Handle Tops $40 Million at Colonial Downs
Updated: Wednesday, August 10, 2005 8:48 PM
Posted: Wednesday, August 10, 2005 6:58 PM
Well over $40 million was wagered in the 40 days of live racing at Colonial Downs during the 2005 summer meet that concluded on Aug. 9.
Worldwide wagering on racing at Colonial Downs was $42,765,250. Despite racing six more days than last year, the average daily handle rose to $1,069,131, up $63,605 from last summer.
The added racing days did have a minor effect on the average daily attendance that dropped to 2,028 from 2,155 in 2004. The turnstiles tripped 81,126 times from June 17 to the meet's conclusion, the most since Colonial's inaugural year in 1997.
"I was pleased with how our stakes program went," said John Mooney, the general manager of Colonial Downs. "It brought a lot of national attention to Colonial Downs. That's important when we rely on out of state money to support purses."
The inaugural running of the $500,000 Colonial Turf Cup kicked off a new bonus series, the $5 million "Grand Slam of Grass." English Channel won it. The Smart Strike
colt returned to Colonial three weeks later to win the $750,000 Virginia Derby (gr. IIIT) on Virginia Million Day. English Channel looks to round third in the $400,000 Secretariat Stakes (gr. IIIT) at Arlington Park on Saturday. Should he succeed, a $5 million bonus could be waiting for him in the John Deere Breeder Cup Turf (gr. IT) at Belmont Park.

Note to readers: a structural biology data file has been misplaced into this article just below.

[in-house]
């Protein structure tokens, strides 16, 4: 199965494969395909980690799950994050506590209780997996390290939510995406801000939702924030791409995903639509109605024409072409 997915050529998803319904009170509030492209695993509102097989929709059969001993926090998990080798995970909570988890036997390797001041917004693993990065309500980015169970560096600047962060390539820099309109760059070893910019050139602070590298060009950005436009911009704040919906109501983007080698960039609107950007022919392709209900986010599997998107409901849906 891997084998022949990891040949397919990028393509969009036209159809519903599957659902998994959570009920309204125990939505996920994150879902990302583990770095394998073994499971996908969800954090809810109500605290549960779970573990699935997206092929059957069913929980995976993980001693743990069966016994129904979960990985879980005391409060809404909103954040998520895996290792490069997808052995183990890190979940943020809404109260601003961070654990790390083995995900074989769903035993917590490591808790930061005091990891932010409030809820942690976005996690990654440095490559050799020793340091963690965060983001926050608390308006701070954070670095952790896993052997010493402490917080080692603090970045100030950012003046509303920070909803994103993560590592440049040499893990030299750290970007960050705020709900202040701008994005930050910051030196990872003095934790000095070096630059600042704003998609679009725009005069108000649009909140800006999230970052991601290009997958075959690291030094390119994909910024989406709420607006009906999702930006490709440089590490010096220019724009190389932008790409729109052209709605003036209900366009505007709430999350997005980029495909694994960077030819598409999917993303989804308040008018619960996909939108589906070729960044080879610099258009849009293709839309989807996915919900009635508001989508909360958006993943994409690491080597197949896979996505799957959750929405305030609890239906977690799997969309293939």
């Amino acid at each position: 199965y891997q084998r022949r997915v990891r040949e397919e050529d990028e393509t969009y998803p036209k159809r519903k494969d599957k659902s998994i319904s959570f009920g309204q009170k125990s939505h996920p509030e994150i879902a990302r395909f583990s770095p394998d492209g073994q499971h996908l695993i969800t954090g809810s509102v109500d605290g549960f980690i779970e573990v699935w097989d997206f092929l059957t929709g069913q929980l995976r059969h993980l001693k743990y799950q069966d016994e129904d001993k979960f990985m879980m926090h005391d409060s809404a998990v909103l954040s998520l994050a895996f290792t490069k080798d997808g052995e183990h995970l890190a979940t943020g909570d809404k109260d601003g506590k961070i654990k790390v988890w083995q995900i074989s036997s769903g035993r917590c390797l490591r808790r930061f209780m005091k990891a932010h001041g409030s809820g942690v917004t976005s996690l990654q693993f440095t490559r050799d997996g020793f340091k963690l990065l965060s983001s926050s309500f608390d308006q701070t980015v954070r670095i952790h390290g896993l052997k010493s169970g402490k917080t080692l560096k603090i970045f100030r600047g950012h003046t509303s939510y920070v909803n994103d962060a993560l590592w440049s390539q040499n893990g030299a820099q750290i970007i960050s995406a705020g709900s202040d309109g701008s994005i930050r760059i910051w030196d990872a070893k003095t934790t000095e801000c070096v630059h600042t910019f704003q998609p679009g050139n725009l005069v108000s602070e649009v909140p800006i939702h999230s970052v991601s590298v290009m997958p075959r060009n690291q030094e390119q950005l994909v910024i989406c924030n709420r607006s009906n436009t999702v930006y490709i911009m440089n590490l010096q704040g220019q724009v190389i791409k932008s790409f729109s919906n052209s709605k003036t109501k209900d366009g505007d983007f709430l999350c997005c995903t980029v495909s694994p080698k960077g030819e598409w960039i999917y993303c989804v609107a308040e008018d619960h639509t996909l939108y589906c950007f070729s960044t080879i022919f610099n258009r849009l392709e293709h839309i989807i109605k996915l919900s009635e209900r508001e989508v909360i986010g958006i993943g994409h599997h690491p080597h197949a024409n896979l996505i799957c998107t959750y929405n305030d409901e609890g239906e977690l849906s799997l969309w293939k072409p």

The extra week of racing allowed two stakes races, the $60,000 Polynesian and the $60,000 Chesapeake, to be re-introduced to Colonial Downs. The two open stakes races had not been run since 1998.
By an agreement with the VHBPA, next year's meet at Colonial Downs will be 42 days long with the purses of the Colonial Turf Cup and the Virginia Derby raised to $1 million each. The Grand Slam bonus is expected to be $10 million.
Colonial's successful campaign can be attributed the increase of average daily out of state handle to $912,282 from $835,362, up $76,920.
A tragic moment of the meet happened over the July 23 weekend when apprentice jockey Emanuel Sanchez died from an apparent case of heat exhaustion while trying to maintain riding weight. Sanchez's only win of his career was at Colonial Downs.
Horatio Karamanos was not only the top rider of the meet with 66 wins but also broke Edgar Prado's win mark of 59 set in 1997. Ferris Allen won his fifth trainer title with 24 wins to remain the all-time leading trainer at Colonial Downs. It was Allen's first training title at Colonial since 2001.
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